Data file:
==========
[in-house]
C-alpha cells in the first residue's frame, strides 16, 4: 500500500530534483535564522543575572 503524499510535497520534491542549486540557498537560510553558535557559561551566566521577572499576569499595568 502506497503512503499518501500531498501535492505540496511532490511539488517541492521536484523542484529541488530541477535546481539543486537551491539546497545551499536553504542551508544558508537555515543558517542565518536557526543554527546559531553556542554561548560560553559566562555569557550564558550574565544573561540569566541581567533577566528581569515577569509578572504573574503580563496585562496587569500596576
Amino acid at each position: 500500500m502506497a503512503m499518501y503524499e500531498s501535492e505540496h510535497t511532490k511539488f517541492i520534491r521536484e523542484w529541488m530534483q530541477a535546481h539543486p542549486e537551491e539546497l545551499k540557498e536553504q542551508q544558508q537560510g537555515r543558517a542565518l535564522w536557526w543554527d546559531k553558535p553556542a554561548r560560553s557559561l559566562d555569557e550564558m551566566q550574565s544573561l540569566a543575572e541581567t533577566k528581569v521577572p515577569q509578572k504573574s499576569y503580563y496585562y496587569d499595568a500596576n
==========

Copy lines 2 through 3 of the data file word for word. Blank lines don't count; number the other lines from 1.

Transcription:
C-alpha cells in the first residue's frame, strides 16, 4: 500500500530534483535564522543575572 503524499510535497520534491542549486540557498537560510553558535557559561551566566521577572499576569499595568 502506497503512503499518501500531498501535492505540496511532490511539488517541492521536484523542484529541488530541477535546481539543486537551491539546497545551499536553504542551508544558508537555515543558517542565518536557526543554527546559531553556542554561548560560553559566562555569557550564558550574565544573561540569566541581567533577566528581569515577569509578572504573574503580563496585562496587569500596576
Amino acid at each position: 500500500m502506497a503512503m499518501y503524499e500531498s501535492e505540496h510535497t511532490k511539488f517541492i520534491r521536484e523542484w529541488m530534483q530541477a535546481h539543486p542549486e537551491e539546497l545551499k540557498e536553504q542551508q544558508q537560510g537555515r543558517a542565518l535564522w536557526w543554527d546559531k553558535p553556542a554561548r560560553s557559561l559566562d555569557e550564558m551566566q550574565s544573561l540569566a543575572e541581567t533577566k528581569v521577572p515577569q509578572k504573574s499576569y503580563y496585562y496587569d499595568a500596576n